The UK contested the revision request, alleging, inter alia, that it was not grounded on new facts but aimed at acquiring new evidence, and that, even assuming it was grounded on new facts, these did not have a decisive influence.[14]

The 2018 revision judgment

The 2018 judgment is grounded on two premises.

The first premise is the need to apply a restrictive interpretation. The Court recalls that revision is an exception to the rule of finality of judgments, which is not provided for by the Convention but by Rule 80 of the Rules of Court.[15] In order to protect legal certainty (essential element of the rule of law) revision can only be allowed in exceptional circumstances, which must be subject to strict interpretation: accordingly, where doubts remain as to whether or not a new fact actually could have a decisive influence on the original judgment, legal certainty must prevail and the final judgment must stand.[16]

The second premise is the need to take into account the temporal aspect of the revision request. The Court underlines that the new facts grounding the request occurred almost 40 years after the original judgment. Since then, the Court’s case law on the notion of torture has considerably evolved; the long-term effects of a treatment when distinguishing between torture and inhuman treatment are now particularly relevant.[17]

On the basis of these premises, the Court concludes that there is no certainty that the alleged new fact (‘namely that Dr L. misled the Commission regarding the effects of the five techniques)[18] could have a ‘decisive influence’ on the original judgment. Indeed, there is no certainty that, had the Court been aware of the fact that the five techniques could have severe long-term psychiatric effects, in the light of the case‑law on Article 3 of the Convention as it stood at the time, this would have led to a qualification of the techniques as torture. [19]

Analysis

As underlined by Judge O’Leary in her dissenting opinion, the judgment has undeniably some flaws. For instance, it reduces the ground for revision relating to the discovery of new documents to the fact that ‘Dr L. misled the Commission regarding the effects of the five techniques’.[20] However, the Irish Government had relied on various documents, not limited to those demonstrating Dr L.’s allegedly misleading statements.

Furthermore, the reasoning given for the assessment of non-relevance of the new facts is inter alia grounded on the assertion that ‘the original judgment does not mention the issue of possible long-term effects of the use of the five techniques in its legal assessment’.[21] While it is true that the 1978 Court’s judgment made no reference the possible long-term effects of the five techniques, the Commission had clearly taken into account the issue when making its own assessment. Thus, it cannot be said that the topic was completely unknown to the European judges.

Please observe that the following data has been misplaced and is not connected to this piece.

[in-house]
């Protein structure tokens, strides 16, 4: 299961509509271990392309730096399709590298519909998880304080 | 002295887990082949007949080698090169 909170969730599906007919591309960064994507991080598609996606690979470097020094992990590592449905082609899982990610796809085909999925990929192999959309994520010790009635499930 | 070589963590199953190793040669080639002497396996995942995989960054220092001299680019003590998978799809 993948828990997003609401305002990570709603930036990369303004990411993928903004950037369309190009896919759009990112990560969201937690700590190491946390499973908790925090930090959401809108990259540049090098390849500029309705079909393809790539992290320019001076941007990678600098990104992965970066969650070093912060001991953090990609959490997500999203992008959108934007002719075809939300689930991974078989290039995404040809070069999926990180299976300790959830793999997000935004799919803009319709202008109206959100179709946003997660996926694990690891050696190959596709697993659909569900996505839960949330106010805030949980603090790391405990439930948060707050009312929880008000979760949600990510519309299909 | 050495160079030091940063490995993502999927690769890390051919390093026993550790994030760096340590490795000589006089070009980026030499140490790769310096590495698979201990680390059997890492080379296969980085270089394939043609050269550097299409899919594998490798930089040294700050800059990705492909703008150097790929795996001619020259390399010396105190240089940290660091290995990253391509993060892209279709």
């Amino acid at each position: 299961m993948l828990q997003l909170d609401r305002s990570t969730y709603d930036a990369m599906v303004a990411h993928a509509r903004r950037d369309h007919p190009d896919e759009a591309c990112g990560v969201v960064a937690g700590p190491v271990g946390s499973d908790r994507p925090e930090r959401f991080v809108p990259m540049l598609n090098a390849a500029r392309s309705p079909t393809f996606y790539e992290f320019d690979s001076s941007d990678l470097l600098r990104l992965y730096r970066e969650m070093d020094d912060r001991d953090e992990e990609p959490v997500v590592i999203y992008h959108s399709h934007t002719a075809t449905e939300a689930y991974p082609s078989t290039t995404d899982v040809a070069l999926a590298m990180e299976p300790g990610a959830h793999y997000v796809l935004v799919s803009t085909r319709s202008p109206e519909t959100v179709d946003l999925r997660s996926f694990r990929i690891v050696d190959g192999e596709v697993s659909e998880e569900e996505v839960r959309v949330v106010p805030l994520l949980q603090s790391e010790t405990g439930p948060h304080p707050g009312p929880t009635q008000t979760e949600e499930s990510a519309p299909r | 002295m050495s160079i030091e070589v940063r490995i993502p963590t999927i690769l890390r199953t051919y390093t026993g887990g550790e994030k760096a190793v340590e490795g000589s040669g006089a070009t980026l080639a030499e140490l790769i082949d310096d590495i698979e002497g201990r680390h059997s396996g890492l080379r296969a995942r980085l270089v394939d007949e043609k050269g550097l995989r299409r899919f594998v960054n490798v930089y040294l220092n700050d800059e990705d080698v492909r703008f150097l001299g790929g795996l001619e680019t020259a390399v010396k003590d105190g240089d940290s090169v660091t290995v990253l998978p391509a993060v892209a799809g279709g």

These flaws, although regrettable (for they expose the judgment to potential criticism), are not substantial, and they certainly do not render the judgment a rejection of the opinion according to which the techniques amount to torture. What needs to be borne in mind is the double premise on which the judgment was grounded: the need to apply a restrictive interpretation to revision requests, and the temporal dimension of the Ireland v UK request for revision.

The ECtHR conceives the Convention as a ‘living instrument’, which must be interpreted in the light of present-day conditions.[22] For this reason, it applies extensively the rights and freedoms guaranteed by the Convention, often demonstrating a certain activism.[23] For instance, its case law as to the rights of post-operative transsexuals has considerably evolved during time, shifting from non-recognition to recognition in a lapse of less than 20 years.

In this context, the Court’s dismissal of Ireland’s revision request is equivalent to admitting that it is impossible to evaluate with sufficient certainty how evidence discovered today on the long-lasting effects of ill-treatments would impact on a judgment issued well before the establishment of a clear case law under which long-lasting effects determine the difference between ‘inhuman treatments’ and ‘torture’.

Conclusion

The 2018 judgment by which the ECtHR dismissed the revision request in the case of Ireland v UK is clearly not a rejection of the opinion according to which the brutal interrogation techniques which were at the origin of the case amount to torture.

On the opposite, one could argue that the Court knew that the five techniques would amount to torture under the current case law on Article 3 ECHR: however, it also knew that this case law has developed considerably over the last forty years, and for this reason it acknowledged the impossibility of reaching an impartial and sufficient certain conclusion for a period in which such case law was not yet available.